Am. Civil Liberties Union of N. Cal. v. FBI, No. 12-3728, 2015 WL 678231 (N.D. Cal. Feb. 17, 2015) (Illston, J.)
Re: Request for records concerning the "Occupy" movement
Disposition: Granting in part and denying in part defendant's motion for summary judgment; granting in part and denying in part plaintiff's motion for summary judgment
- Litigation Considerations, In Camera Inspection: "[T]he Court will reexamine the documents for which summary judgment was denied in camera, in light of the government's latest declaration." The court finds that, "[h]ere, the parties agree—and the Court concurs—that in camera review is appropriate in light of the government's prior failed attempts to show, through declarations, that it may withhold certain documents pursuant to the claimed exemptions." "In camera review is also appropriate given that a relatively small number of documents—roughly twenty-seven pages—remain at stake here."
- Exemption 7, Threshold: "The Court finds that [the] additional detail [provided by defendant] is sufficient to establish a nexus between these documents and the stated law enforcement purpose." The court relates that, "[i]n its latest declaration, the government responds by noting that for certain enumerated documents, the potential criminal conduct includes (1) assaulting, resisting, or impeding certain officers or employees; (2) conspiracy to commit offense or to defraud the United States; (3) conspiracy to impede or injure an officer; (4) solicitation to commit a crime of violence; (5) distribution of information relating to explosives, destructive devices, and weapons of mass destruction; (6) malicious mischief–government property; and (7) providing material support to terrorists."
- Exemption 7(A): The court finds that "[u]pon reviewing the document [at issue] in camera, the Court finds that the government must also release [one additional sentence] as it is reasonably segregable." "All other portions withheld pursuant to Exemption 7(A) are sufficiently narrowly tailored."
- Exemptions 6 and 7(C): The court notes that "[t]he FBI applied Exemptions 6 and 7(C) to protect the privacy interests in the names or identifying information of four types of people: (1) FBI agents and support personnel, (2) third parties who have provided information to the FBI, (3) third parties merely mentioned in the documents, and (4) local law enforcement officers." "Plaintiffs do not challenge the first category." "Plaintiffs argue that with respect to the last three categories, the public interest in disclosure outweighs the privacy interests." Regarding third parties, the court finds that defendant failed "to show why it would be reasonable to conclude that the third parties might be subject to retaliation, harassment, or other negative consequences if their names are revealed, and why the release of their names would not shed any light on the FBI's performance of its statutory duties." "Therefore, in camera review is appropriate." However, "[u]pon reviewing the documents, the Court finds that releasing the names of the third parties could reasonably lead to an invasion of their privacy." Regarding local law enforcement officers, "the Court finds that the FBI had sought to withhold only the names of the local law enforcement officers pursuant to these exemptions, and has therefore withheld only non-segregable information."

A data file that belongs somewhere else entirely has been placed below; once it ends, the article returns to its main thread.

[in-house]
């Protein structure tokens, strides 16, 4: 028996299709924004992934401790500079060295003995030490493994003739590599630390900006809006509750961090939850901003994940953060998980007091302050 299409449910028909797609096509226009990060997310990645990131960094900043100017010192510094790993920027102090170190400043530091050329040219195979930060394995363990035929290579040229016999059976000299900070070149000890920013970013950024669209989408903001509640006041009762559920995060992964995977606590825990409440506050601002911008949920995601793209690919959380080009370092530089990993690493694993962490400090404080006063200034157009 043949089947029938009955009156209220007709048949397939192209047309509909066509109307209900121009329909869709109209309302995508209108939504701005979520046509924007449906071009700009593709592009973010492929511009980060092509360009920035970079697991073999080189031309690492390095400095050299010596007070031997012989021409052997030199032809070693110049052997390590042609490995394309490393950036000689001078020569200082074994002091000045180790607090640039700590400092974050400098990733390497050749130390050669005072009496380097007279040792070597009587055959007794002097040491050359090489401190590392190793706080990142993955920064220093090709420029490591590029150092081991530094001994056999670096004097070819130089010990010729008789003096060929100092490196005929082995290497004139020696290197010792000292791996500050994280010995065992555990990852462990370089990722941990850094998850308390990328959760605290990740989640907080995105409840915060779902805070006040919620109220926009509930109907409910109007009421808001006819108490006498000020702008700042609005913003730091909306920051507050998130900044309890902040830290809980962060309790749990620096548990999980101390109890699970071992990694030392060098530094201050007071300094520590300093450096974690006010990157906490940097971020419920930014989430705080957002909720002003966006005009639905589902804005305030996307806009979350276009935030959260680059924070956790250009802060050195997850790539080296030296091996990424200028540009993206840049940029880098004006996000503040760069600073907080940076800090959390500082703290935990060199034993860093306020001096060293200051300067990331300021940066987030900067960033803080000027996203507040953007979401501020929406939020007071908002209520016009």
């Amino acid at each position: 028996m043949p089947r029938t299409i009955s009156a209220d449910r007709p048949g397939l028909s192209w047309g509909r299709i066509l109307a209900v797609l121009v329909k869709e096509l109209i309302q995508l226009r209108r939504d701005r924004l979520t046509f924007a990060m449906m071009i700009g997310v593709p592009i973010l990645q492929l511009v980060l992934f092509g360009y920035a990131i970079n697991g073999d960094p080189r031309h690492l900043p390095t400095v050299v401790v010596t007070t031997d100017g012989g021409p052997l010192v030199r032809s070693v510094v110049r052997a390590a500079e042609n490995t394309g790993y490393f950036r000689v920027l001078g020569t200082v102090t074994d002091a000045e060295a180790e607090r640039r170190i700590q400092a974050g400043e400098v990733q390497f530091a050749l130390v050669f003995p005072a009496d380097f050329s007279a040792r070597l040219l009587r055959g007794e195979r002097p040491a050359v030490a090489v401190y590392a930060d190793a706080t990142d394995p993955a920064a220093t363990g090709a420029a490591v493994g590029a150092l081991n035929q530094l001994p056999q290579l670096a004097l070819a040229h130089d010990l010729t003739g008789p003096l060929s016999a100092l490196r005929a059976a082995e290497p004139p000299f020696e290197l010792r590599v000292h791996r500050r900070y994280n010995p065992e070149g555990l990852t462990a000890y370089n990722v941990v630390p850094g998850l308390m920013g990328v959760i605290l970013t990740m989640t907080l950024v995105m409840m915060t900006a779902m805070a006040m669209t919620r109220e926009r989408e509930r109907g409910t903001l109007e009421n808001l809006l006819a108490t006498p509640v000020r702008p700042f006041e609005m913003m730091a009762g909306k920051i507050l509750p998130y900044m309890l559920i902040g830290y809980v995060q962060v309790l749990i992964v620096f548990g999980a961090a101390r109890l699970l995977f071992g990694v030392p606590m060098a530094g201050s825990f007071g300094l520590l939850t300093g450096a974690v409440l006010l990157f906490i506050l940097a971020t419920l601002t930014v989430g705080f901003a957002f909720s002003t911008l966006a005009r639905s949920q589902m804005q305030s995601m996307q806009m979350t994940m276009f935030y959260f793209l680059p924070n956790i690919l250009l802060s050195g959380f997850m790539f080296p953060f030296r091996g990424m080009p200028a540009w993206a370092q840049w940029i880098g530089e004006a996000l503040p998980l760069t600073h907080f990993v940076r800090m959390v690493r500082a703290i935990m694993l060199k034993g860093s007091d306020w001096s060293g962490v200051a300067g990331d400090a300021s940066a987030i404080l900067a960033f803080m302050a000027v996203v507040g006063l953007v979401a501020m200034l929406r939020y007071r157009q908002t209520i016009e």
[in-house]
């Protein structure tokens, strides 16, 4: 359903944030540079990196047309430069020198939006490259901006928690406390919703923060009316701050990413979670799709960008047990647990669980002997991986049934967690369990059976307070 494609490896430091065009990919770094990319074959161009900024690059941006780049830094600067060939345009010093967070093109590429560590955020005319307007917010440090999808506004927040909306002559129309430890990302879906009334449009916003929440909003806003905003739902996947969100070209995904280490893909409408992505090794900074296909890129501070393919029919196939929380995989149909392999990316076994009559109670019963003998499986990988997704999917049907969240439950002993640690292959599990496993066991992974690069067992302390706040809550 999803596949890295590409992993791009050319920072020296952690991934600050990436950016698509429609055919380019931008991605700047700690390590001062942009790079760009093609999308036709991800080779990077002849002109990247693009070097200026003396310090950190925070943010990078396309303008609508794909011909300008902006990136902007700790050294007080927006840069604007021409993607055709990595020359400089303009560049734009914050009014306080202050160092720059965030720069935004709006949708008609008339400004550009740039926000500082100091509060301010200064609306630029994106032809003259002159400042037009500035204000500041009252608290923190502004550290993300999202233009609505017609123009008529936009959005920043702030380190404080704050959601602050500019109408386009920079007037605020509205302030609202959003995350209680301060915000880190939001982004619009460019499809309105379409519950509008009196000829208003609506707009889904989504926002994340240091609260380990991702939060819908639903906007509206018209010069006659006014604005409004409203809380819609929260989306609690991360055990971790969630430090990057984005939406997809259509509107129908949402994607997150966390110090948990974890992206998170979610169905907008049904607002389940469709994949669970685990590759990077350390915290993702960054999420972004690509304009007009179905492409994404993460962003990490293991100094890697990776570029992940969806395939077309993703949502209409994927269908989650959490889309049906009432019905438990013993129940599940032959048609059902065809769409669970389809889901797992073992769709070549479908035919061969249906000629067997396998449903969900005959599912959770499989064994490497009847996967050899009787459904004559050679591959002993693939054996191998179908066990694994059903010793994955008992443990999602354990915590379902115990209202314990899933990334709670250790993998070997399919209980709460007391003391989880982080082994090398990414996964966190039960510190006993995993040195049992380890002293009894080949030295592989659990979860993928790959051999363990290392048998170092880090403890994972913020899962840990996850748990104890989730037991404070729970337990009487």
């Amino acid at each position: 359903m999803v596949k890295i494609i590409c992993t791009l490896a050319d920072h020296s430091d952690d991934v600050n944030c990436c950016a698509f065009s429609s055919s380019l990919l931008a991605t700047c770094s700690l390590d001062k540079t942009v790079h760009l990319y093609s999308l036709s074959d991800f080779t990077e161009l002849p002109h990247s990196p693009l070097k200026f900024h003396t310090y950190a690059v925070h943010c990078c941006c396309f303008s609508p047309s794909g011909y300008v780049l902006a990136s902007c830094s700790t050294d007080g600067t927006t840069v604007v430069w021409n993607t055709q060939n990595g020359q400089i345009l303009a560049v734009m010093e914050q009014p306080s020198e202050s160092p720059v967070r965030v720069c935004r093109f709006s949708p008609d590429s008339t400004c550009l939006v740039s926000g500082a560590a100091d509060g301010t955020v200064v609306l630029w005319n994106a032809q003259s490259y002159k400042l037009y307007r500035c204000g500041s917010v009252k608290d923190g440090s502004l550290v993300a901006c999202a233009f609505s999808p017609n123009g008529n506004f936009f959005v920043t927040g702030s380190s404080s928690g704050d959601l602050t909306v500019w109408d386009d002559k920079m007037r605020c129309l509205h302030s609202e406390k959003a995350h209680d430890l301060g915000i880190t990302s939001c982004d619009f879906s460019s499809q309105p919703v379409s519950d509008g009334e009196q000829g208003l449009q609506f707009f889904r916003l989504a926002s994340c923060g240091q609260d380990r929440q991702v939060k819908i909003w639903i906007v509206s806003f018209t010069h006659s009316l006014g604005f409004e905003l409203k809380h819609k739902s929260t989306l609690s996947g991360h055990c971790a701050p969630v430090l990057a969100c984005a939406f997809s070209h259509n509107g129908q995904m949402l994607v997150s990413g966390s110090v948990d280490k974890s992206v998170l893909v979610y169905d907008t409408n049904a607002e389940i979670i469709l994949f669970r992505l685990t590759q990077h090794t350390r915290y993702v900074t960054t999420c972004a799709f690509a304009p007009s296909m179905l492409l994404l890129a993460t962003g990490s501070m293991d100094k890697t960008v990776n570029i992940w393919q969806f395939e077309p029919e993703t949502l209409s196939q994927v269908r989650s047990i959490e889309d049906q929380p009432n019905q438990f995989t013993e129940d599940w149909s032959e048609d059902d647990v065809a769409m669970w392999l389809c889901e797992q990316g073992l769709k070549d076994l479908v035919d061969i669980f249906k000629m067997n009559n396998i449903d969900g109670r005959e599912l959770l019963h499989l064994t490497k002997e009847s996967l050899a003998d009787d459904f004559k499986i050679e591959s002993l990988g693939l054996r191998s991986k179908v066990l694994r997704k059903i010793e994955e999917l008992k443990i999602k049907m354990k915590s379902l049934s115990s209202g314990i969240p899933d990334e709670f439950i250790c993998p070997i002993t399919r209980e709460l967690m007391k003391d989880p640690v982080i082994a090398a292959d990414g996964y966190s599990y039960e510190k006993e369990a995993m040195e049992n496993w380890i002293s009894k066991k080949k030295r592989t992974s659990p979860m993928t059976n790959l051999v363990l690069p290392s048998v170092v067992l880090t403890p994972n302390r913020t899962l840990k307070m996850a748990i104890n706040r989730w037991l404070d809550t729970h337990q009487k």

- Exemption 7(D): The court notes that "[t]he FBI continues to rely on the same justifications which the Court has previously found to be insufficiently detailed to establish the existence of an implied promise of confidentiality—namely, that the source is a member of an allegedly violent group, and that he or she could potentially face retaliation if it is discovered that he or she cooperated with law enforcement." "However, upon reviewing the relevant documents, the Court finds that an implied assurance of confidentiality did in fact exist, such that withholding pursuant to Exemption 7(D) was appropriate."
- Exemption 7(E): The court holds that "[a]ny documents, or portions of documents, withheld solely on the basis of 7(E) must be produced." The court notes that "[t]he FBI asserted Exemption 7(E) for five types of information: (1) database and database information; (2) collection and/or analysis of information; (3) specific law enforcement techniques utilized to conduct national security and intelligence investigations; (4) file numbers; and (5) the identity of FBI units." "Aside from abandoning this exemption as to the first type of information, . . . the FBI largely reiterates the same arguments that this Court has previously found to be wholly insufficient in its two prior orders." Therefore, the court finds that "[h]ere, the government's failure to meet its burden through public declarations appears to be symptomatic of the fact that the claimed exemption simply does not apply to the withheld material." "Accordingly, upon reviewing the relevant documents in camera, the Court finds that the FBI may not rely upon Exemption 7(E) to withhold any information in the documents at issue."